“The Malcolm X context is very tough. Because it’s a context where black people were completely marginalized, segregated, beaten up, mistreated. So he, in response and reaction to that kind of brutal context, wanted to escape it by creating an identity, but he found out very quickly because he was a black sort of fundamentalist, very extreme,” Kouakou, a senior lecturer in government communications and scenario planning at the University of the Witwatersrand's Wits School of Governance, told Anadolu Agency in an exclusive telephone interview Tuesday.
Referring to Malcolm’s 1964 pilgrimage to Mecca, and his transformation through experiencing the multi-colored religious faithful there, Kouakou stressed that this change remade his personality.
“You could see that he realized so much. His identity started to change. Because he was both a black person with a black culture and American citizen and a Muslim. These are the combined identities he had and what was most important for him was the four identities he started to build when he came back from Mecca,” he said.
“It was sort of the international Muslim brotherhood’s identity which religion helped to transcend all other identities,” he added.
“Malcolm was right at the beginning, and he was right at the end, but in the middle he was wrong because he didn’t understand that those identities had to change so a black person doesn’t have a black identity. This is a mistake we all make. Because we learn from every other identity,” he said.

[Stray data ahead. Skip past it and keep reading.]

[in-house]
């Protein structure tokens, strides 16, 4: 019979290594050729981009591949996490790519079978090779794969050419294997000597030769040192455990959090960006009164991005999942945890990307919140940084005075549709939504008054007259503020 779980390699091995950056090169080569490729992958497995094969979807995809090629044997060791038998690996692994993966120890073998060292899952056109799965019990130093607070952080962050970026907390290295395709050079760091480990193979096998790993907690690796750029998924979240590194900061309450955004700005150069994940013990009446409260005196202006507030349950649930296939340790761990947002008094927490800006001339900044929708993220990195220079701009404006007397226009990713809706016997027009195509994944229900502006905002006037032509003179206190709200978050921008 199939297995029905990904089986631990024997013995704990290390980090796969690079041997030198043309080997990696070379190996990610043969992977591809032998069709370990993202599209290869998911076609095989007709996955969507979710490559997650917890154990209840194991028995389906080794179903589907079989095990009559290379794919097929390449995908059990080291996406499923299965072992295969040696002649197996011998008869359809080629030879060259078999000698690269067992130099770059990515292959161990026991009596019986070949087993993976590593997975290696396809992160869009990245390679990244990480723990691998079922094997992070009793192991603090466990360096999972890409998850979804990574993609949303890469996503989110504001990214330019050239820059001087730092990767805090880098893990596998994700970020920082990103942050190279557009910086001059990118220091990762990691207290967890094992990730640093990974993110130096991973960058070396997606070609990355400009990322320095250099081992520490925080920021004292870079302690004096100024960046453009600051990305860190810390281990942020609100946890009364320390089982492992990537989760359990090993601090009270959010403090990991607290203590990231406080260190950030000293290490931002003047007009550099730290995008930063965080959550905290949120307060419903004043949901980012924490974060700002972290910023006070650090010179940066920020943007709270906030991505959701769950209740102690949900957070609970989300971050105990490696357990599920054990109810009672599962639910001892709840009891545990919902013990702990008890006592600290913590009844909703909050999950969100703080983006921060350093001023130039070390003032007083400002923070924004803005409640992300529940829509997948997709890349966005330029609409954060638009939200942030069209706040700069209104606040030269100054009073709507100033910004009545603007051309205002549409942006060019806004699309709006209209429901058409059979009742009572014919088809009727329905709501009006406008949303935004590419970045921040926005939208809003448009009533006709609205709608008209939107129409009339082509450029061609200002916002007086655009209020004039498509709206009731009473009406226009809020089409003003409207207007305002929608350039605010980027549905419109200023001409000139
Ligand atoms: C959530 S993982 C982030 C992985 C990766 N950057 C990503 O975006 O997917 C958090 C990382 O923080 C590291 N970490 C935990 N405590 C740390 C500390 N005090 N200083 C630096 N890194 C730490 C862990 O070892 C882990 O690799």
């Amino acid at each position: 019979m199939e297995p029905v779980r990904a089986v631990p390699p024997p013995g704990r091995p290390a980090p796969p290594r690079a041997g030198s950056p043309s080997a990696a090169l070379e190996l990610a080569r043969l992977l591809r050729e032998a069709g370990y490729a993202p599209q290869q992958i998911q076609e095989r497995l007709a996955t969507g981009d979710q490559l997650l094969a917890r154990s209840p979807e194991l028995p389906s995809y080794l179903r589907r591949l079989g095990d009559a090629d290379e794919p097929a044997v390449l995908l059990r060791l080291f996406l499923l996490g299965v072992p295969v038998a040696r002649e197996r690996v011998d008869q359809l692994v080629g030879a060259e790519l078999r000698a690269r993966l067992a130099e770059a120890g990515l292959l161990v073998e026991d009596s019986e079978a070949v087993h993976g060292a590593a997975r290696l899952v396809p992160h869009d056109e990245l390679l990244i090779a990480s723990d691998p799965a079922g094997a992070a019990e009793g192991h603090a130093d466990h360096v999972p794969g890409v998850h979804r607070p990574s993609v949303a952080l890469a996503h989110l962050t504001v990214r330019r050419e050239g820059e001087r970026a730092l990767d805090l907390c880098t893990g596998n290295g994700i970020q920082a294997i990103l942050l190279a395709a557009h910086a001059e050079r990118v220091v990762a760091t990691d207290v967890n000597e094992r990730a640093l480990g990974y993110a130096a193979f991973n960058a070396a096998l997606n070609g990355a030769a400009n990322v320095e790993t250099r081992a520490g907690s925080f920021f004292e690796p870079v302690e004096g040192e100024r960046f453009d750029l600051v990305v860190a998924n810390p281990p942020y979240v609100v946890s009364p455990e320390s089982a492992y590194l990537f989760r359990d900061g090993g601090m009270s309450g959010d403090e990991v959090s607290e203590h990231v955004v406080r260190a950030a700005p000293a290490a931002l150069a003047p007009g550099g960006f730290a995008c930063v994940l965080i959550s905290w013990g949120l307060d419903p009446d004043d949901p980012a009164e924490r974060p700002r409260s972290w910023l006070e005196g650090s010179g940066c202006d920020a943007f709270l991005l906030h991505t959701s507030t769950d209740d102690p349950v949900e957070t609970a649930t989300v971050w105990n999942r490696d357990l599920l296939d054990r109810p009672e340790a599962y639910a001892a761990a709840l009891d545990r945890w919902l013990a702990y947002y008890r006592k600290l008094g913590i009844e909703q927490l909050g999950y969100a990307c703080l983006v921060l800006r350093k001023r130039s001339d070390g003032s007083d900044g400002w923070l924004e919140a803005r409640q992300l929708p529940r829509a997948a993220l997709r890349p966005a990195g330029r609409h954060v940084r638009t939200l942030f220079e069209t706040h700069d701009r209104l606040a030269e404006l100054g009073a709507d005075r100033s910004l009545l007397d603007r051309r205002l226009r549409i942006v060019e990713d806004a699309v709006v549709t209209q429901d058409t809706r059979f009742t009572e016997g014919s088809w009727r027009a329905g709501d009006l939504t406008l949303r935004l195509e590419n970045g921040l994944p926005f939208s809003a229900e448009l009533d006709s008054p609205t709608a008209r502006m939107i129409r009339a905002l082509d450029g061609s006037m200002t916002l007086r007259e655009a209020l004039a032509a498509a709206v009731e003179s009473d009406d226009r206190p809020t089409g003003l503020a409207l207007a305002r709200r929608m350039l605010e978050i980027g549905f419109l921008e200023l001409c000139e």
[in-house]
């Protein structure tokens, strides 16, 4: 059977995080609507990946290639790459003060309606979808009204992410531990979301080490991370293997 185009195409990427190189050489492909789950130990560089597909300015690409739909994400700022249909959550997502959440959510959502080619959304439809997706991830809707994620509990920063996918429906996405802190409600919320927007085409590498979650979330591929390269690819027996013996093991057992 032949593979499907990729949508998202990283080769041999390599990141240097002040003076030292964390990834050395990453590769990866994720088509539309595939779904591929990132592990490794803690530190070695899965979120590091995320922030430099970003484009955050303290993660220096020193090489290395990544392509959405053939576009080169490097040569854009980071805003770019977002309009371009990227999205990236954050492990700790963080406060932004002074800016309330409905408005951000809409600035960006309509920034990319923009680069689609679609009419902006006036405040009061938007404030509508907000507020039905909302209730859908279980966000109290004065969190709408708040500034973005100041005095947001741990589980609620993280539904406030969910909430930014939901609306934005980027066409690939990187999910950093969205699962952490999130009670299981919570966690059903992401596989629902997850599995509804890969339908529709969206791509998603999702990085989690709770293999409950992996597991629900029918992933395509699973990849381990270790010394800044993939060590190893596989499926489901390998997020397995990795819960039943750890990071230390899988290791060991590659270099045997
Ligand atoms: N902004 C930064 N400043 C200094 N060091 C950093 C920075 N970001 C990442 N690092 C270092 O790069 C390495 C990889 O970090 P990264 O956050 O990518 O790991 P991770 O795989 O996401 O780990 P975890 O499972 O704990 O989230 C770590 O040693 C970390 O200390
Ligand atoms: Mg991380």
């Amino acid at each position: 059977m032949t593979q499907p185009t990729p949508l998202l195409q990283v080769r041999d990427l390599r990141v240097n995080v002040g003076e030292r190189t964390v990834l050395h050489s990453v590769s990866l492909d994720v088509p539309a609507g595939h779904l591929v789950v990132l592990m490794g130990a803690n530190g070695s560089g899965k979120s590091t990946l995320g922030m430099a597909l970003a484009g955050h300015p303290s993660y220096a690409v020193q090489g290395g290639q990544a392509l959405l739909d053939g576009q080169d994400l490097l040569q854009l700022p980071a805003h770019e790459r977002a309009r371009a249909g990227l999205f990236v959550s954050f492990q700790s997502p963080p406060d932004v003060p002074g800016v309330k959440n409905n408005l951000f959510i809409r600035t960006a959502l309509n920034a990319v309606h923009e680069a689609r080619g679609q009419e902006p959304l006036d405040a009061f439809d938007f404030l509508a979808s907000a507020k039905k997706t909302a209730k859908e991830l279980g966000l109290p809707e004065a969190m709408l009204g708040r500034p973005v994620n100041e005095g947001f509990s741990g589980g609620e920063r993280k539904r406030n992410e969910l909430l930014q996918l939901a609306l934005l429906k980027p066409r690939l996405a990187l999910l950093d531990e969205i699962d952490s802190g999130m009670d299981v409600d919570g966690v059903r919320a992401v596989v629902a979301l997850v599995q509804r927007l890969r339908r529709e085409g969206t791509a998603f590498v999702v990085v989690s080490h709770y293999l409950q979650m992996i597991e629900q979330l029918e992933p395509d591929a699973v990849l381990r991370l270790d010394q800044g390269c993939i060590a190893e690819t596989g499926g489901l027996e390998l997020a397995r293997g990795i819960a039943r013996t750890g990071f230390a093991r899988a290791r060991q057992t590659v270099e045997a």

He also highlighted that the black power movements which emerged from the U.S. were really a reaction to mid-century manifestation of white power.
“To be able to react to white power you have to identify with something. And one of the key sort of common features most of these reactions had was a color line. Because we had a segregated society in the law and it was really tough. So they deeply fell into that category of black people,” he added.
“So he had to use it to create the energy necessary to bring to form a group movement when he joined the black Muslims. He had to find a home to express himself. He couldn’t do that with any white person because white people had denied that opportunity and identity but when he went to Mecca he met with white Muslim people. That blew his mind. He realized he was wrong. It’s a very powerful shift and transformation in Malcolm,” he noted.
- Common cause with the oppressed
Iconic leader Malcolm X is being remembered Tuesday in New York City at the Malcolm X and Dr. Betty Shabazz Memorial and Educational Center 52 years after his assassination in 1965.
The civil right activist inspired millions of black families to trace their roots and contributed to black identity with his example and leadership.
Initially a prominent figure in Elijah Muhammad's Nation of Islam movement, he broke away from the group in 1964 and embraced Sunni Islam, adopting the Muslim name el-Hajj Malik el-Shabazz.
Renouncing the separatist beliefs of the Nation of Islam, he attempted to internationalize the plight of African Americans and to make common cause with the oppressed people of the world.
He was assassinated at the Audubon Ballroom in Harlem on Feb. 21, 1965. Three members of the Nation of Islam were convicted for the murder.
His life story, The Autobiography of Malcolm X, is considered one of the seminal non-fiction works of the 20th century.